Tuesday, April 26, 2011

Starting Plants

Last August was hot and dry. 107 (42 Celsius) degrees in the shade with humidity under 20% killed much of our garden, even though I was watering. That’s why successfully raising vegetables in Arkansas means getting them started early in the spring. But, because we have frosts as late as April, it is best to keep the plants indoors until the danger of frost is minimal.

Purchasing a lot of plants for the garden is rather expensive. Therefore, I’ve tried many times to start them indoors from seed. There are lots of ways to kill the tiny plants. I’ve destroyed seedlings by over fertilization, sun burn, too hot, too cold, and especially excessive water. This year we were highly successful, especially starting tomato plants. I’ve discovered that to avoid damping off disease you must keep the little seedlings almost agonizingly dry. And you must put the seedlings in the wind or in front of a fan. This makes their stems strong. After putting our home started tomatoes in the ground, we saw some not much bigger for sale at $9.95 per plant ! Kit said, “Forget raising tomatoes. We’ll just sell the plants.” And so we plan to try selling seeded plants along with selling propagated plants such as figs and raspberries.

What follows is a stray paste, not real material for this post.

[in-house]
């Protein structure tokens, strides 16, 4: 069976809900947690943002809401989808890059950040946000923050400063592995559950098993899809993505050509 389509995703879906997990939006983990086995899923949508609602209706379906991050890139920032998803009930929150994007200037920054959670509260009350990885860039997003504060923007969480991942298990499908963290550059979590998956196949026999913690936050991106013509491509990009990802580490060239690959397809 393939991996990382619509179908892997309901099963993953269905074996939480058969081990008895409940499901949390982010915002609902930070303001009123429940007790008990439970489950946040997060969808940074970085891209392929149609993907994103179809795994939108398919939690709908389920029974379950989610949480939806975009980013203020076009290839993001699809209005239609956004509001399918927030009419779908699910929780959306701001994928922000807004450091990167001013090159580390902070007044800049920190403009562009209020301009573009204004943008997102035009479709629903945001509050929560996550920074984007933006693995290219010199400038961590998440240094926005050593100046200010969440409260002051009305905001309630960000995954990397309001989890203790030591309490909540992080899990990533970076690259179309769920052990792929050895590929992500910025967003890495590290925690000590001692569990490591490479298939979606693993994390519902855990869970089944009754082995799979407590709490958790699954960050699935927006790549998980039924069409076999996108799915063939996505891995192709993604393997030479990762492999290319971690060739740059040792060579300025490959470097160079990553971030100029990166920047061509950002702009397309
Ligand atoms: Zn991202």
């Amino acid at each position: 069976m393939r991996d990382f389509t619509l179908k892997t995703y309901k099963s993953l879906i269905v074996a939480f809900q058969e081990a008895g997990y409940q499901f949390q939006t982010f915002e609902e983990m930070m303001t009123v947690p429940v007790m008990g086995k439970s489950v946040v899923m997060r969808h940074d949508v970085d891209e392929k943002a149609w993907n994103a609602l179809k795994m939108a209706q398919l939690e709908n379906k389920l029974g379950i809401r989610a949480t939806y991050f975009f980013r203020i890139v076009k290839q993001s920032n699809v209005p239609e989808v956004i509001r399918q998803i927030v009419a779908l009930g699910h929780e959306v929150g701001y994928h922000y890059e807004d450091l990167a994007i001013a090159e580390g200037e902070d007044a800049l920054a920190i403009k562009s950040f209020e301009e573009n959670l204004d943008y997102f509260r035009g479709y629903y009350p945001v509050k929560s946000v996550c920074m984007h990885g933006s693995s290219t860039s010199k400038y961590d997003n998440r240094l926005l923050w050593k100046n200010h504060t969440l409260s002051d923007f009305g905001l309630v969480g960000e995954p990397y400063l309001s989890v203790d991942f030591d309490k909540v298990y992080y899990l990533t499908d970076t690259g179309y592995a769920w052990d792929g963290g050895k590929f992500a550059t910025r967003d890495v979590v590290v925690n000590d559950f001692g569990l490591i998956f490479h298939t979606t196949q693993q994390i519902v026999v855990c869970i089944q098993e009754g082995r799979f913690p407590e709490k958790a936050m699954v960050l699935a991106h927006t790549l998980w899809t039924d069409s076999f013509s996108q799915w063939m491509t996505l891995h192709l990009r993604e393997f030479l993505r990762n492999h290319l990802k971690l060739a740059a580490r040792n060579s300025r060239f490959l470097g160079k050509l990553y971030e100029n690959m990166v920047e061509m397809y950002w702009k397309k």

Another technique that we had developed in South Caroline was starting cool season crops like broccoli in mid winter by sowing seed directly in the garden. As shown in the picture, you can plant them in the soil under mini-greenhouses such as old milk containers. The container caps can be removed on warm days and replaced during hard freezes. The translucent plastic is better than clear plastic, which could allow sunburn of the emerging seedlings. This mini-greenhouse technique seems to be working equally as well in Arkansas. We’re currently building up our inventory of containers.

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